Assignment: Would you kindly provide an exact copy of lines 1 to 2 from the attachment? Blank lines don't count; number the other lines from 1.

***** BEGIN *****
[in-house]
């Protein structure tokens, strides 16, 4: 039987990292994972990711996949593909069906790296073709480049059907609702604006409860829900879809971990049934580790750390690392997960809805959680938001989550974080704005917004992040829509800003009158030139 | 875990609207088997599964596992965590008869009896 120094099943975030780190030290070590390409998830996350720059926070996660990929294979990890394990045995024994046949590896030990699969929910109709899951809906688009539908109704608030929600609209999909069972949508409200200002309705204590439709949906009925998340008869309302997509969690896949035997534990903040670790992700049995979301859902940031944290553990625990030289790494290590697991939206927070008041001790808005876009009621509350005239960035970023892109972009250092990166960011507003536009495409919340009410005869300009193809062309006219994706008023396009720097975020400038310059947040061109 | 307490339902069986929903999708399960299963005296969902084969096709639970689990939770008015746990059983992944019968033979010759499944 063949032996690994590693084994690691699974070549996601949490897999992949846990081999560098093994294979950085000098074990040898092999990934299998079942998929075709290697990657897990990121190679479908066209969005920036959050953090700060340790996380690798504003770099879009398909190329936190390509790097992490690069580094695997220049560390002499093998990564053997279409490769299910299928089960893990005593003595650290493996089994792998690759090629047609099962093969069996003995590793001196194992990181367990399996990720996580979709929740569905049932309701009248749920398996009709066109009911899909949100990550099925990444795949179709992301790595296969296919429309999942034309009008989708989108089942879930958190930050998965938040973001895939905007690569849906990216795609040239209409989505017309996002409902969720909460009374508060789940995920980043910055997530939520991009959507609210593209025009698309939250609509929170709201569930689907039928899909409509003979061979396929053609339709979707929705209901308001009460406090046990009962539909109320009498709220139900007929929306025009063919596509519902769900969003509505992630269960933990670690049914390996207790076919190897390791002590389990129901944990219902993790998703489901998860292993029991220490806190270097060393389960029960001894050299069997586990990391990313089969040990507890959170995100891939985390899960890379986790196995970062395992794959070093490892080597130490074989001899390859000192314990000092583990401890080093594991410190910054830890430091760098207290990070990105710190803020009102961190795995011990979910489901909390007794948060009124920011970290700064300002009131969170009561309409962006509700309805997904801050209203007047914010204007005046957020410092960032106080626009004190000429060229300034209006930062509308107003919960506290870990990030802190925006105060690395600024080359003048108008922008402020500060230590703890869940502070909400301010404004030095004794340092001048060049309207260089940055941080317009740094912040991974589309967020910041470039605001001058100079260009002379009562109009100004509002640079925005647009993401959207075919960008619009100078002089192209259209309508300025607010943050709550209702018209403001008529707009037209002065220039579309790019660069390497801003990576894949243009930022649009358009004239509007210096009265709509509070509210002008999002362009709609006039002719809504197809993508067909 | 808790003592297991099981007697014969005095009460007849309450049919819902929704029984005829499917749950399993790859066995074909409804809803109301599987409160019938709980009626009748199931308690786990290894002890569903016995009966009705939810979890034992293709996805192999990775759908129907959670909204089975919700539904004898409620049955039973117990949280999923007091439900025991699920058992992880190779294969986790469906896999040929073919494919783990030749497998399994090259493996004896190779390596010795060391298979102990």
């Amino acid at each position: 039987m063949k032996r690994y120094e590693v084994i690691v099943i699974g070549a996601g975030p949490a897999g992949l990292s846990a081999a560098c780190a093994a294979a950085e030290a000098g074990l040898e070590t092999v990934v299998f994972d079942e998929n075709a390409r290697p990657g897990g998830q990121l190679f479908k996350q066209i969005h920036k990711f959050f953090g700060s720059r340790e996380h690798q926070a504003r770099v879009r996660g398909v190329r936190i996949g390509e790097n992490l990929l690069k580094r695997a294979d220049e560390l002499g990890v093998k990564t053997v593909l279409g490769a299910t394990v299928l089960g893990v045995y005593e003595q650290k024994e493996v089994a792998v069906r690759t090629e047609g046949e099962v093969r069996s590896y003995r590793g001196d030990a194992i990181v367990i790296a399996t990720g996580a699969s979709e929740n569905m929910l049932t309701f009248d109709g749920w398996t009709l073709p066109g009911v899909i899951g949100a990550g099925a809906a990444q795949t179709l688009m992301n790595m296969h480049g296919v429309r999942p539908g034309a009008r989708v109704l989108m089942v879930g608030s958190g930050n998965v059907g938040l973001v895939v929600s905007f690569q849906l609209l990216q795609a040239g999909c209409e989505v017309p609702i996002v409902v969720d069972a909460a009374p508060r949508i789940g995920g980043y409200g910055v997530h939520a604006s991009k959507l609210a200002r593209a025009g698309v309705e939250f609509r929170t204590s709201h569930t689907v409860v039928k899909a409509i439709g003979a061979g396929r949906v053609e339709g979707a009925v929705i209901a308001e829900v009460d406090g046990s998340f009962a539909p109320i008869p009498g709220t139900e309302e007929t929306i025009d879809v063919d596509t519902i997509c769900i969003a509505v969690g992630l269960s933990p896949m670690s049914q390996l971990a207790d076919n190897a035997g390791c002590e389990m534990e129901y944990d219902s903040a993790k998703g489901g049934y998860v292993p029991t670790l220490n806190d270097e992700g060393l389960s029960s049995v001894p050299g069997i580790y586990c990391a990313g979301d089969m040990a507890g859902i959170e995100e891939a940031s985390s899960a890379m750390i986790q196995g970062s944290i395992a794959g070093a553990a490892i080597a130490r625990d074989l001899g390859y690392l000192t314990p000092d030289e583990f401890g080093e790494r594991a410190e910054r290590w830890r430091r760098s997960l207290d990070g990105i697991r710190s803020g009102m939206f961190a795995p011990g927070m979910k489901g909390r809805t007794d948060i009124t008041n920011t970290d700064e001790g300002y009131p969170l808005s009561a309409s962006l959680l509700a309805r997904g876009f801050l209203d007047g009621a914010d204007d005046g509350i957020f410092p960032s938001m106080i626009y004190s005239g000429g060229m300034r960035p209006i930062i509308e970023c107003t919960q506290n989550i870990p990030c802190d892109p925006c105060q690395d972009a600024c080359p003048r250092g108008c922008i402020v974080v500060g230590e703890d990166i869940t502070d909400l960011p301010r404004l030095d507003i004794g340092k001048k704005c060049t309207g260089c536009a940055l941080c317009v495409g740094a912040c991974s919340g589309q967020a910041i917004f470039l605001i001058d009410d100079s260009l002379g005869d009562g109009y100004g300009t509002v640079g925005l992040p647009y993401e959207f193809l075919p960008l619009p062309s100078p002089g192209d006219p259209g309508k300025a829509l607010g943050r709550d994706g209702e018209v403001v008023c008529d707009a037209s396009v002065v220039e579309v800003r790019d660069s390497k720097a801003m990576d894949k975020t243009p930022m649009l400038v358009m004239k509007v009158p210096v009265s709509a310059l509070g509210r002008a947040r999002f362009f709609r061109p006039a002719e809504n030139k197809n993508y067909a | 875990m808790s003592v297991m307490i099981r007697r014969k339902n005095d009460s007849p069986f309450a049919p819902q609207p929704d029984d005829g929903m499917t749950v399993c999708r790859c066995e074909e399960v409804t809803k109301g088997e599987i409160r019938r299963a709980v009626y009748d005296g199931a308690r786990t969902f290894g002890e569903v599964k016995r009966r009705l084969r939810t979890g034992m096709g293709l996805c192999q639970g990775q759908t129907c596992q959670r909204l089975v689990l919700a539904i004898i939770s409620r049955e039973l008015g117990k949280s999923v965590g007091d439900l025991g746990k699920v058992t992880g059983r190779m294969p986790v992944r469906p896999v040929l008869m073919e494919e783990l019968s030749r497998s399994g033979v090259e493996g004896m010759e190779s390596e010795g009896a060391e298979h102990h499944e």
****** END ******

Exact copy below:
[in-house]
């Protein structure tokens, strides 16, 4: 039987990292994972990711996949593909069906790296073709480049059907609702604006409860829900879809971990049934580790750390690392997960809805959680938001989550974080704005917004992040829509800003009158030139 | 875990609207088997599964596992965590008869009896 120094099943975030780190030290070590390409998830996350720059926070996660990929294979990890394990045995024994046949590896030990699969929910109709899951809906688009539908109704608030929600609209999909069972949508409200200002309705204590439709949906009925998340008869309302997509969690896949035997534990903040670790992700049995979301859902940031944290553990625990030289790494290590697991939206927070008041001790808005876009009621509350005239960035970023892109972009250092990166960011507003536009495409919340009410005869300009193809062309006219994706008023396009720097975020400038310059947040061109 | 307490339902069986929903999708399960299963005296969902084969096709639970689990939770008015746990059983992944019968033979010759499944 063949032996690994590693084994690691699974070549996601949490897999992949846990081999560098093994294979950085000098074990040898092999990934299998079942998929075709290697990657897990990121190679479908066209969005920036959050953090700060340790996380690798504003770099879009398909190329936190390509790097992490690069580094695997220049560390002499093998990564053997279409490769299910299928089960893990005593003595650290493996089994792998690759090629047609099962093969069996003995590793001196194992990181367990399996990720996580979709929740569905049932309701009248749920398996009709066109009911899909949100990550099925990444795949179709992301790595296969296919429309999942034309009008989708989108089942879930958190930050998965938040973001895939905007690569849906990216795609040239209409989505017309996002409902969720909460009374508060789940995920980043910055997530939520991009959507609210593209025009698309939250609509929170709201569930689907039928899909409509003979061979396929053609339709979707929705209901308001009460406090046990009962539909109320009498709220139900007929929306025009063919596509519902769900969003509505992630269960933990670690049914390996207790076919190897390791002590389990129901944990219902993790998703489901998860292993029991220490806190270097060393389960029960001894050299069997586990990391990313089969040990507890959170995100891939985390899960890379986790196995970062395992794959070093490892080597130490074989001899390859000192314990000092583990401890080093594991410190910054830890430091760098207290990070990105710190803020009102961190795995011990979910489901909390007794948060009124920011970290700064300002009131969170009561309409962006509700309805997904801050209203007047914010204007005046957020410092960032106080626009004190000429060229300034209006930062509308107003919960506290870990990030802190925006105060690395600024080359003048108008922008402020500060230590703890869940502070909400301010404004030095004794340092001048060049309207260089940055941080317009740094912040991974589309967020910041470039605001001058100079260009002379009562109009100004509002640079925005647009993401959207075919960008619009100078002089192209259209309508300025607010943050709550209702018209403001008529707009037209002065220039579309790019660069390497801003990576894949243009930022649009358009004239509007210096009265709509509070509210002008999002362009709609006039002719809504197809993508067909 | 808790003592297991099981007697014969005095009460007849309450049919819902929704029984005829499917749950399993790859066995074909409804809803109301599987409160019938709980009626009748199931308690786990290894002890569903016995009966009705939810979890034992293709996805192999990775759908129907959670909204089975919700539904004898409620049955039973117990949280999923007091439900025991699920058992992880190779294969986790469906896999040929073919494919783990030749497998399994090259493996004896190779390596010795060391298979102990």